RRC president Forsyth wasn’t the only one to leave under a cloud

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leave under a cloudThis story is awkward to tell.But it’s necessary to tell it because the Board of Governors of Red River College has decided to hide from the public the real reason for the abrupt disappearance of Stephanie Forsyth, the college’s president and CEO for the past four years.

One minute she was here; the next, she was gone, with the college issuing only a short statement that the Board “and Ms. Stephanie Forsyth wish to announce that as of August 31, 2014 Ms. Forsyth will not be continuing in her role as President of Red River College for personal and family reasons.”

When pressed for more detail, Board chairman Richard Lennon elected to play word games. The Alice-in-Wonderland fairy tale woven by Lennon was captured best in the Winnipeg Free Press:

“Lennon said the board did not ask Forsyth to go and he insisted it would be inaccurate to say she resigned — Red River’s favoured phrase is that Forsyth stepped down.
“She approached the board and that led to a discussion,…”
“There’s an agreement — we don’t discuss the terms of a staff member‘s departure.”

But Stephanie Forsyth wasn’t just a staff member. She was the staffer at the very top.
From the day her hiring was announced, she was touted as a role model for women and for aboriginals, each community able to point to one of their own in charge in one of the most powerful jobs in the province.Her mysterious departure is a black eye for both of them — women and aboriginals.

Forsyth was dogged almost from the start with the image of a dictatorial manager with an imperial lifestyle which she expected the taxpayer to pay for. But was it another lifestyle that finally sank her?
When word was circulating at the beginning of August (well before the unexplained approach Forsyth allegedly made to the Board) that she was toast, another scandal had already run its course.A sex scandal.

A gay sex scandal.

Another high profile, high ranking college administrator had vacated their office on the QT before the new school year started — and when Stephanie Forsyth was still the college president.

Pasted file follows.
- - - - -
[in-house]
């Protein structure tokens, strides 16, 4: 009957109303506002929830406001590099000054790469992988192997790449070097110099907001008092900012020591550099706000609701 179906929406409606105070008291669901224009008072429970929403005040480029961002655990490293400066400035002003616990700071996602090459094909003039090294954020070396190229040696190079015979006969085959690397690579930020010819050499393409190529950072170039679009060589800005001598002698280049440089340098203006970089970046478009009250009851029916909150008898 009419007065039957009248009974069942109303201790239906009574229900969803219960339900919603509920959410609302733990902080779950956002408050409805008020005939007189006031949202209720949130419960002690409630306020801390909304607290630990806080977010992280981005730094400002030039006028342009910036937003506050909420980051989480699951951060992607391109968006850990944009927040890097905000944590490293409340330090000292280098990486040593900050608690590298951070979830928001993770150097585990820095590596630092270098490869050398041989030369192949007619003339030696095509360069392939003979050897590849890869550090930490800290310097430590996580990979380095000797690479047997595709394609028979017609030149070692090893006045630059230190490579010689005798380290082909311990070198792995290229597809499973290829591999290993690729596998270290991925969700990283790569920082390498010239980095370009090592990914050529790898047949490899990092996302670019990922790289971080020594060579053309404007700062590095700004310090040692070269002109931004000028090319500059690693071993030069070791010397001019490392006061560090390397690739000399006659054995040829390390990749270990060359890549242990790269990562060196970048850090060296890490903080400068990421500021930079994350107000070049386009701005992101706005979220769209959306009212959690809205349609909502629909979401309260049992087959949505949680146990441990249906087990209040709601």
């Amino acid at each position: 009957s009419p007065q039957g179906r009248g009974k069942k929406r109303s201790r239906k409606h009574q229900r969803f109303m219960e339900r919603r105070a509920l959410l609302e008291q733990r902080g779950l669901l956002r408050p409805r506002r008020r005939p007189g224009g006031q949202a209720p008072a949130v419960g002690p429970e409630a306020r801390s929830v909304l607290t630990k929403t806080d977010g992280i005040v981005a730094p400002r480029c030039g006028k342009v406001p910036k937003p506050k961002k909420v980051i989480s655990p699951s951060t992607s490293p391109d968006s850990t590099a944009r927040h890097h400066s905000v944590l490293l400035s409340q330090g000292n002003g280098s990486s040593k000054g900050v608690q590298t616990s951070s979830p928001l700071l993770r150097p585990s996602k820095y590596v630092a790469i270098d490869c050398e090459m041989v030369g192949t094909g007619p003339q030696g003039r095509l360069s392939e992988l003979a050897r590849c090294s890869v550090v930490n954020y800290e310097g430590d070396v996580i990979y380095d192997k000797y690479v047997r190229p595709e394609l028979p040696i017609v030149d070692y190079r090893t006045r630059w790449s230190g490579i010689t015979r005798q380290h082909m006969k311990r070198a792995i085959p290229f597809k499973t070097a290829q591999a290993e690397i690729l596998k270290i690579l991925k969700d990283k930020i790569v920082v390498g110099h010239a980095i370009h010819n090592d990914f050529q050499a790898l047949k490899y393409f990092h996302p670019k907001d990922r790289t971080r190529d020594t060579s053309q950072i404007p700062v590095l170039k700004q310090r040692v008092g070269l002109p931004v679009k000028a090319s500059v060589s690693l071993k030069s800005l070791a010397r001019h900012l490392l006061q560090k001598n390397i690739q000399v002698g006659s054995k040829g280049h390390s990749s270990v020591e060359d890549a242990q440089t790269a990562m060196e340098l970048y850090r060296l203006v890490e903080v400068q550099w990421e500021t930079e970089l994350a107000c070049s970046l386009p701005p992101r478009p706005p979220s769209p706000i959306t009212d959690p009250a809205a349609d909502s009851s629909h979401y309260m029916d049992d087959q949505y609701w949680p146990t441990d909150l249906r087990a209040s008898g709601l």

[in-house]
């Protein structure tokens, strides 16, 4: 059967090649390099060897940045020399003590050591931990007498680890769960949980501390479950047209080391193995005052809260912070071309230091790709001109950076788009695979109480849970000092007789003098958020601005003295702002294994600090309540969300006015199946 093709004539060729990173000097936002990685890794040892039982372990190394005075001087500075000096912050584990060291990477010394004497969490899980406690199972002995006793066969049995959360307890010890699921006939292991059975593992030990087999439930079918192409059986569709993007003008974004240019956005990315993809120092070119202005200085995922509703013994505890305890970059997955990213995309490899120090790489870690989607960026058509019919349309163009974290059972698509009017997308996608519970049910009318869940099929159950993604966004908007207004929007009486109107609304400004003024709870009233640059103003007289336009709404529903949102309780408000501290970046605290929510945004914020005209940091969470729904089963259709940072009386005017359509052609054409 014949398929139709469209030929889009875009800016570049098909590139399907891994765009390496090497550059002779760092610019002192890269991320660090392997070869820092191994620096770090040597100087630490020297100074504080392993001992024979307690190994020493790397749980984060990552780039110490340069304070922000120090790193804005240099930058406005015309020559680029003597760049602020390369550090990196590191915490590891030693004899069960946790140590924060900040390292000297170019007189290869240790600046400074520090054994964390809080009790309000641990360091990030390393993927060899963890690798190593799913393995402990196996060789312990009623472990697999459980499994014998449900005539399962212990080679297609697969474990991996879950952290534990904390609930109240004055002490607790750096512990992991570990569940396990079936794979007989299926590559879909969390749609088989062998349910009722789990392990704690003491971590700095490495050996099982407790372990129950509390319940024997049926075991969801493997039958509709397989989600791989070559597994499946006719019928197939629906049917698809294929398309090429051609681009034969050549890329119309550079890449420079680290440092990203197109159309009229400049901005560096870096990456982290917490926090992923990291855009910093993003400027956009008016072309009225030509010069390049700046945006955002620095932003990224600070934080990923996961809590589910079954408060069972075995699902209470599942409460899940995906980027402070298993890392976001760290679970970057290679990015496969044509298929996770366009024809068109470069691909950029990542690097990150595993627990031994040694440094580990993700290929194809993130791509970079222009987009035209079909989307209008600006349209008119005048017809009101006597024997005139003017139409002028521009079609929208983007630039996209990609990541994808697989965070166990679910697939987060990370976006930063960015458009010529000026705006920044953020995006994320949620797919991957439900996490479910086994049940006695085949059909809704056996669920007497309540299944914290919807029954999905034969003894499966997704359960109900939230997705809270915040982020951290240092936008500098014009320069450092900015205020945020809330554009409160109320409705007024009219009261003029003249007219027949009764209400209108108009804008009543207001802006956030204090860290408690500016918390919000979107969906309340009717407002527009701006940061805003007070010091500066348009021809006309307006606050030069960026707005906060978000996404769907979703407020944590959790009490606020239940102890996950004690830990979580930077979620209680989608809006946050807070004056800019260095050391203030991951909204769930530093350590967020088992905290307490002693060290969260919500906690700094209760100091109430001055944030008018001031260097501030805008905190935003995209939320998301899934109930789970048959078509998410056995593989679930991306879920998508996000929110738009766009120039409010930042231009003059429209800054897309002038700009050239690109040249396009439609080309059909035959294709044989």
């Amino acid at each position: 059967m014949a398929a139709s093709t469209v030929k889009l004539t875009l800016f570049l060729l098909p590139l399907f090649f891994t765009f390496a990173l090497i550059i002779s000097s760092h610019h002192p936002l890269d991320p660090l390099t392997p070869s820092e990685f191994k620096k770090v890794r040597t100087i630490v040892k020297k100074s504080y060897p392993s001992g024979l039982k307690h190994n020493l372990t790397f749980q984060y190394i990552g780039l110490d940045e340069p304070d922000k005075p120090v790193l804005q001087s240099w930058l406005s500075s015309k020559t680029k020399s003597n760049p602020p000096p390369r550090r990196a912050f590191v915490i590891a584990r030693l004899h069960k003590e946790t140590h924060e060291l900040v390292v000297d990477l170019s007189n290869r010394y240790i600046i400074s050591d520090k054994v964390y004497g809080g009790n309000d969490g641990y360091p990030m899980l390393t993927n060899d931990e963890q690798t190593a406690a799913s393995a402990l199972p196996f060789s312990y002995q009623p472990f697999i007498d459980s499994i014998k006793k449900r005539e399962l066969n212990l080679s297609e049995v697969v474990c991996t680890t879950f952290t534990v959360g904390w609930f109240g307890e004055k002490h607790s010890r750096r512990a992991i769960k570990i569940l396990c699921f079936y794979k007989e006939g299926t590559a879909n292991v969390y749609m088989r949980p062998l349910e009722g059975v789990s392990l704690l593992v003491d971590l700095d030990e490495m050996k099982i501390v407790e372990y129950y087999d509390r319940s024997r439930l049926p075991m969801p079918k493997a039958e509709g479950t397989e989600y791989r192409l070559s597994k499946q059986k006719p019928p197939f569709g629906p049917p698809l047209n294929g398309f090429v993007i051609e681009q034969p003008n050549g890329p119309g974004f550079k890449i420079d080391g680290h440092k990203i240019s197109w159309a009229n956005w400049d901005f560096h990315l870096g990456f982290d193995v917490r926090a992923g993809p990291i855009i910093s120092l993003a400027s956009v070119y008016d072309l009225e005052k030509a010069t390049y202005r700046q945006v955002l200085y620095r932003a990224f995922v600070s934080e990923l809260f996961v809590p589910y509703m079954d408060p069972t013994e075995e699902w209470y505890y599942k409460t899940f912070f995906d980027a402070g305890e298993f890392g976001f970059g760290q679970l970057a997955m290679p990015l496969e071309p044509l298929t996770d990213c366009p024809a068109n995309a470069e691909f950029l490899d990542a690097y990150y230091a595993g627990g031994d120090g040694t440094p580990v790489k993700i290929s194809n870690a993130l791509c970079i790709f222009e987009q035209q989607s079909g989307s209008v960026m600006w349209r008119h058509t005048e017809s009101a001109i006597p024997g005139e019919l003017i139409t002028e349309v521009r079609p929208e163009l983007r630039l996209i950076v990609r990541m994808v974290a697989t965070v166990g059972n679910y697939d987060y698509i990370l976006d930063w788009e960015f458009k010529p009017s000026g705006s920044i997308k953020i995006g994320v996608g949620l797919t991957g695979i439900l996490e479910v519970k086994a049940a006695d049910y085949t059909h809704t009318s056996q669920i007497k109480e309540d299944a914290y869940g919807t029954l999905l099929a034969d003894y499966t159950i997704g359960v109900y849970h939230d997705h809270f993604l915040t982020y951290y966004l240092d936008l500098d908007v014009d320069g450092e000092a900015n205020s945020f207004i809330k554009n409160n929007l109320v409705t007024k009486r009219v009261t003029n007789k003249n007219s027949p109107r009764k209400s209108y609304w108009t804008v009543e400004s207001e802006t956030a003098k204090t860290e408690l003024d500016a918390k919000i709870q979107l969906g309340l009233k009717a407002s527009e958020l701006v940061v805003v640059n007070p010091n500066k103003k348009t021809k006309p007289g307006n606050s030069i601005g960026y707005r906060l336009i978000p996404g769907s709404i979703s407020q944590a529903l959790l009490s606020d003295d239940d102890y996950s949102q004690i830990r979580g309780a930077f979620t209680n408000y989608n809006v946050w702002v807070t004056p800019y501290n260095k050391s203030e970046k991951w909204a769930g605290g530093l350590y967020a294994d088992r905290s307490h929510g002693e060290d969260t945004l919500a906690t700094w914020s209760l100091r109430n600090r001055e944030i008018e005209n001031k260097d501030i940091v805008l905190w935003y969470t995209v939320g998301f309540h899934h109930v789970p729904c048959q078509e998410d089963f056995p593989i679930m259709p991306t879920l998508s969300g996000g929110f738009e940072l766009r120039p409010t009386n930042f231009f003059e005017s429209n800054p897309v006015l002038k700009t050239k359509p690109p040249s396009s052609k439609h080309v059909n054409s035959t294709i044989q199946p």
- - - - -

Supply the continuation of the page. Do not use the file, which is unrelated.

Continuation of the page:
The sordid details had this administrator having a sexual affair with a student at Red River. Since no charges were laid, it appears the student was of age, and, we’re told, was in a different faculty. The problem for the administrator was that they had taken the student on trips.Was the college on the hook for the hook-up? We may never know.

But the Board of Governors has now opened the question: did the gay sex scandal have any bearing on Stephanie Forsyth’s departure? 
Did Forsyth, a lesbian, know about the same-sex affair between a staffer and a student and do nothing?
Reference: The Black Rod

3 thoughts on “RRC president Forsyth wasn’t the only one to leave under a cloud

    […] RRC president Forsyth wasn’t the only one to leave under a cloud […]

    […] RRC president Forsyth wasn’t the only one to leave under a cloud […]

    MR responded:
    February 5, 2015 at 8:55 am

    Breathing Reduces Radiation to Heart

    Jan 23, 2015

    According to a study published in Practical Radiation Oncology, women with left breast cancer who undergo radiation therapy treatments can greatly reduce radiation exposure to the heart by holding their breath during radiation pulses.

    Studies have shown that the risk of heart disease is higher in women with left breast cancer after radiation therapy treatment because it can be difficult to ensure that a sufficient dose of radiation is delivered to the left breast while adequately shielding the heart from exposure.

    Researchers in the Department of Radiology at Thomas Jefferson University monitored 81 patients with stage III left-breast cancer from 2002 to 2011. The women were asked to hold their breath during radiation therapy treatments — a process that was repeated until therapeutic dose was reached.

    Researchers found that patients capable of holding their breath over the course of the treatment had a 90% disease-free survival, and a 96% overall survival, with an average reduction in radiation to the heart of 62%.

    “Given that this technique helps to shield the heart during radiation treatment for breast cancer, we routinely offer breast cancer treatment with breath-hold technique at Jefferson,” said Rani Anne, M.D., senior author of the study, in a news release.

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